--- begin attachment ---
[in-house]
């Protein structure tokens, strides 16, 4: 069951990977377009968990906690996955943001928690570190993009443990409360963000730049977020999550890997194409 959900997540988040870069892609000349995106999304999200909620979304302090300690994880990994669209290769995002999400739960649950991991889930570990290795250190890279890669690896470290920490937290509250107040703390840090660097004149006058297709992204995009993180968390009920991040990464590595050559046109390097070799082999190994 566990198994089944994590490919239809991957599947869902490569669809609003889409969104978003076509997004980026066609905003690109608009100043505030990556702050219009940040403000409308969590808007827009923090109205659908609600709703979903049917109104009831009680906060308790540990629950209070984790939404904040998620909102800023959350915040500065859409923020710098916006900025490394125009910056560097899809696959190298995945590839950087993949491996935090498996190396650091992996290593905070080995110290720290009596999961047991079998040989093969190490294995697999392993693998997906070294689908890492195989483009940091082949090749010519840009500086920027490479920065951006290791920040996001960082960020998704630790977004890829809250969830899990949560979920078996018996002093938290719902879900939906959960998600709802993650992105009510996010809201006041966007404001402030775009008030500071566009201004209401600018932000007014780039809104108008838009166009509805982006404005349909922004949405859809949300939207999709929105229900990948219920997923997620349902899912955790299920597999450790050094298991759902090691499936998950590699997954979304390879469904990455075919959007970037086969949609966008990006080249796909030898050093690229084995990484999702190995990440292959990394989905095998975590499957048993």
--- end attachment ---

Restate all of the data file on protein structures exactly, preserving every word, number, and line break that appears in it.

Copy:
[in-house]
């Protein structure tokens, strides 16, 4: 069951990977377009968990906690996955943001928690570190993009443990409360963000730049977020999550890997194409 959900997540988040870069892609000349995106999304999200909620979304302090300690994880990994669209290769995002999400739960649950991991889930570990290795250190890279890669690896470290920490937290509250107040703390840090660097004149006058297709992204995009993180968390009920991040990464590595050559046109390097070799082999190994 566990198994089944994590490919239809991957599947869902490569669809609003889409969104978003076509997004980026066609905003690109608009100043505030990556702050219009940040403000409308969590808007827009923090109205659908609600709703979903049917109104009831009680906060308790540990629950209070984790939404904040998620909102800023959350915040500065859409923020710098916006900025490394125009910056560097899809696959190298995945590839950087993949491996935090498996190396650091992996290593905070080995110290720290009596999961047991079998040989093969190490294995697999392993693998997906070294689908890492195989483009940091082949090749010519840009500086920027490479920065951006290791920040996001960082960020998704630790977004890829809250969830899990949560979920078996018996002093938290719902879900939906959960998600709802993650992105009510996010809201006041966007404001402030775009008030500071566009201004209401600018932000007014780039809104108008838009166009509805982006404005349909922004949405859809949300939207999709929105229900990948219920997923997620349902899912955790299920597999450790050094298991759902090691499936998950590699997954979304390879469904990455075919959007970037086969949609966008990006080249796909030898050093690229084995990484999702190995990440292959990394989905095998975590499957048993």